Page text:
A bit histrionic for easy belief, but meeting the president is always going to be a memorable moment, whoever’s holding the...

PATRICK AND THE PRESIDENT

It’s not every day that an Irish lad gets to shake hands with the president of the United States.

Recasting his 300-plus–page JFK in Ireland: Four Days that Changed a President (2011) into considerably briefer form, Tubridy commemorates John F. Kennedy’s 1963 visit to his ancestral country and hometown through the eyes of a (fictional) schoolboy. It’s one peak moment after another, as the news that Kennedy is coming to Wexford has Patrick’s dad and dog dancing around the kitchen while his mam sighs “I’m only dying to see him. He’s like something from the movies!” Patrick’s own class is selected to welcome the distinguished guest with a song, then later the two come face to face at a reception. Lynch captures the narrative’s fevered tone in splendidly realistic scenes of close-packed crowds and excited pale faces. Kennedy looks suitably tall, grand, and genial, and Patrick is the very picture of freckle-faced concentration as he slices a Swiss roll and offers it to the great man. “Don’t ever wash that lucky hand of yours!” says the boy’s mam after.

A bit histrionic for easy belief, but meeting the president is always going to be a memorable moment, whoever’s holding the office. (historical note with photos and itinerary) (Informational picture book. 6-9)

Pub Date: Feb. 14, 2017

ISBN: 978-0-7636-8949-0

Page Count: 48

Publisher: Candlewick

Review Posted Online: Dec. 6, 2016

Kirkus Reviews Issue: Dec. 15, 2016

Did you like this book?

No Comments Yet

Rappaport makes this long struggle palpable and relevant, while Faulkner adds a winning mix of gravitas and high spirits.

ELIZABETH STARTED ALL THE TROUBLE

Rappaport examines the salient successes and raw setbacks along the 144-year-long road between the nation’s birth and women’s suffrage.

This lively yet forthright narrative pivots on a reality that should startle modern kids: women’s right to vote was only achieved in 1920, 72 years after Elizabeth Cady Stanton organized the first Women’s Rights Convention in Seneca Falls, New York. Indeed, time’s passage figures as a textual motif, connecting across decades such determined women as Stanton, Sojourner Truth, Susan B. Anthony, and Lucy Stone. They spoke tirelessly, marched, organized, and got arrested. Rappaport includes events such as 1913’s Women’s Suffrage Parade in Washington, D.C., but doesn’t shy from divisive periods like the Civil War. Faulkner’s meticulously researched gouache-and-ink illustrations often infuse scenes with humor by playing with size and perspective. As Stanton and Lucretia Mott sail into London in 1840 for the World Anti-Slavery Conference, Faulkner depicts the two women as giants on the ship’s upper deck. On the opposite page, as they learn they’ll be barred as delegates, they’re painted in miniature, dwarfed yet unflappable beneath a gallery full of disapproving men. A final double-page spread mingles such modern stars as Shirley Chisholm and Sonia Sotomayor amid the historical leaders.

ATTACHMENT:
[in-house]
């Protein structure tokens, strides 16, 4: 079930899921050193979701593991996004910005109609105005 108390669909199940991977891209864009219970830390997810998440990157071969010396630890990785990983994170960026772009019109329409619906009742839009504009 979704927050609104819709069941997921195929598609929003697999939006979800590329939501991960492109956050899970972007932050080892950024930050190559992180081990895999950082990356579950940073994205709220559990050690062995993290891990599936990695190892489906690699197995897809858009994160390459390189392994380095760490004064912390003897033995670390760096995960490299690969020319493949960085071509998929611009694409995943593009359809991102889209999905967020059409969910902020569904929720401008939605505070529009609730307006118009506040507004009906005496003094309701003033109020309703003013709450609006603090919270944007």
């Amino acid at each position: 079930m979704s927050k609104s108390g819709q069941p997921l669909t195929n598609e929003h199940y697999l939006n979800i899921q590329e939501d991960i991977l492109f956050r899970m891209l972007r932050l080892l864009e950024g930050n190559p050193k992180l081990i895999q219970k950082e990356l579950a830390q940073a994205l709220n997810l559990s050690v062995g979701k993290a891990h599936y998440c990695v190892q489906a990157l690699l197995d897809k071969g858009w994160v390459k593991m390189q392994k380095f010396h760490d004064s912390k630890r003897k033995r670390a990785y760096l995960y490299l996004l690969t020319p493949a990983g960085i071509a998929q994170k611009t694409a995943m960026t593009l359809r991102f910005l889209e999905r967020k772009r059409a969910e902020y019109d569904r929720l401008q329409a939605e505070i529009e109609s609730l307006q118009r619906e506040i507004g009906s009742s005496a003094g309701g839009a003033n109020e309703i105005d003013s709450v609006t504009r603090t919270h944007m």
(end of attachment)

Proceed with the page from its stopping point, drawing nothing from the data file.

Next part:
Rappaport makes this long struggle palpable and relevant, while Faulkner adds a winning mix of gravitas and high spirits. (biographical thumbnails, chronology, sources, websites, further reading, author’s note) (Picture book/biography. 6-8)

Pub Date: Feb. 23, 2016

ISBN: 978-0-7868-5142-3

Page Count: 40

Publisher: Disney-Hyperion

Review Posted Online: Nov. 3, 2015

Kirkus Reviews Issue: Nov. 15, 2015

Did you like this book?

The runt of the litter of print titles and websites covering the topic.

PRESIDENT ADAMS' ALLIGATOR

This tally of presidential pets reads like a school report (for all that the author is a journalist for Fox Business Network) and isn’t helped by its suite of amateurish illustrations.

Barnes frames the story with a teacher talking to her class and closes it with quizzes and a write-on “ballot.” Presidents from Washington to Obama—each paired to mentions of birds, dogs, livestock, wild animals and other White House co-residents—parade past in a rough, usually undated mix of chronological order and topical groupings. The text is laid out in monotonous blocks over thinly colored scenes that pose awkwardly rendered figures against White House floors or green lawns. In evident recognition that the presidents might be hard to tell apart, on some (but not enough) pages they carry identifying banners. The animals aren’t so differentiated; an unnamed goat that William Henry Harrison is pulling along with his cow Sukey in one picture looks a lot like one that belonged to Benjamin Harrison, and in some collective views, it’s hard to tell which animals go with which first family.

The runt of the litter of print titles and websites covering the topic. (bibliography, notes for adult readers) (Informational picture book. 6-8)

Pub Date: Feb. 18, 2013

ISBN: 978-1-62157-035-6

Page Count: 40

Publisher: Little Patriot Press

Review Posted Online: Oct. 31, 2012

Kirkus Reviews Issue: Dec. 1, 2012

Did you like this book?

No Comments Yet
more